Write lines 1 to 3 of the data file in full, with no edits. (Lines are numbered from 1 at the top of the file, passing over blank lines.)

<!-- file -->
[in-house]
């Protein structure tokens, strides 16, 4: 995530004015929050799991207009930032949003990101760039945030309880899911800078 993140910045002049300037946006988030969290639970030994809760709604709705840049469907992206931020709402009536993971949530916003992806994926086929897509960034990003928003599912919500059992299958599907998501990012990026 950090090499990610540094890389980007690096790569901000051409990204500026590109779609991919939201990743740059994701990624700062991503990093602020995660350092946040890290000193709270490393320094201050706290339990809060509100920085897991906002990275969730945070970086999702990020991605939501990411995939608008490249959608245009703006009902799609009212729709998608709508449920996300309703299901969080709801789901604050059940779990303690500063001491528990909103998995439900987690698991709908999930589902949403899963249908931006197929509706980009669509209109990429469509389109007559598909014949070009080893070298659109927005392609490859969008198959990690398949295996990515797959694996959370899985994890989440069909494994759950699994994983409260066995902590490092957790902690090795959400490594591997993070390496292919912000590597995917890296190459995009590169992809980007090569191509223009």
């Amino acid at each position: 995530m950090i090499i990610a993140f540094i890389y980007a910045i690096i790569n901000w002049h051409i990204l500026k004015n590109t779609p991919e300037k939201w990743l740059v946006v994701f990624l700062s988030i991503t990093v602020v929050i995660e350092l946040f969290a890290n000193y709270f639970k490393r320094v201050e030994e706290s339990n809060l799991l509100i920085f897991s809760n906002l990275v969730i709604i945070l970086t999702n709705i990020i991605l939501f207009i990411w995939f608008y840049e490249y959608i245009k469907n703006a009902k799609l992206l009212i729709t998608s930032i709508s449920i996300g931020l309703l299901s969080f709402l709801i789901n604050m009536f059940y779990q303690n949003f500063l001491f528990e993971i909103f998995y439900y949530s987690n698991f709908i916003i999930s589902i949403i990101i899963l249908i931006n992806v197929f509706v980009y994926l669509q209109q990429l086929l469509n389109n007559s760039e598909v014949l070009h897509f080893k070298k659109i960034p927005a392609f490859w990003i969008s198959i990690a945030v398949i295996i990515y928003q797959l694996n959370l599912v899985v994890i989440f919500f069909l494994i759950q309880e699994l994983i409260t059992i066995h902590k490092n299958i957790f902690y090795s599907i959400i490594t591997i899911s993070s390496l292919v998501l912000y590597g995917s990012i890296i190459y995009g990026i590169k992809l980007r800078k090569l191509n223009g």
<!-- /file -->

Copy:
[in-house]
């Protein structure tokens, strides 16, 4: 995530004015929050799991207009930032949003990101760039945030309880899911800078 993140910045002049300037946006988030969290639970030994809760709604709705840049469907992206931020709402009536993971949530916003992806994926086929897509960034990003928003599912919500059992299958599907998501990012990026 950090090499990610540094890389980007690096790569901000051409990204500026590109779609991919939201990743740059994701990624700062991503990093602020995660350092946040890290000193709270490393320094201050706290339990809060509100920085897991906002990275969730945070970086999702990020991605939501990411995939608008490249959608245009703006009902799609009212729709998608709508449920996300309703299901969080709801789901604050059940779990303690500063001491528990909103998995439900987690698991709908999930589902949403899963249908931006197929509706980009669509209109990429469509389109007559598909014949070009080893070298659109927005392609490859969008198959990690398949295996990515797959694996959370899985994890989440069909494994759950699994994983409260066995902590490092957790902690090795959400490594591997993070390496292919912000590597995917890296190459995009590169992809980007090569191509223009």
């Amino acid at each position: 995530m950090i090499i990610a993140f540094i890389y980007a910045i690096i790569n901000w002049h051409i990204l500026k004015n590109t779609p991919e300037k939201w990743l740059v946006v994701f990624l700062s988030i991503t990093v602020v929050i995660e350092l946040f969290a890290n000193y709270f639970k490393r320094v201050e030994e706290s339990n809060l799991l509100i920085f897991s809760n906002l990275v969730i709604i945070l970086t999702n709705i990020i991605l939501f207009i990411w995939f608008y840049e490249y959608i245009k469907n703006a009902k799609l992206l009212i729709t998608s930032i709508s449920i996300g931020l309703l299901s969080f709402l709801i789901n604050m009536f059940y779990q303690n949003f500063l001491f528990e993971i909103f998995y439900y949530s987690n698991f709908i916003i999930s589902i949403i990101i899963l249908i931006n992806v197929f509706v980009y994926l669509q209109q990429l086929l469509n389109n007559s760039e598909v014949l070009h897509f080893k070298k659109i960034p927005a392609f490859w990003i969008s198959i990690a945030v398949i295996i990515y928003q797959l694996n959370l599912v899985v994890i989440f919500f069909l494994i759950q309880e699994l994983i409260t059992i066995h902590k490092n299958i957790f902690y090795s599907i959400i490594t591997i899911s993070s390496l292919v998501l912000y590597g995917s990012i890296i190459y995009g990026i590169k992809l980007r800078k090569l191509n223009g």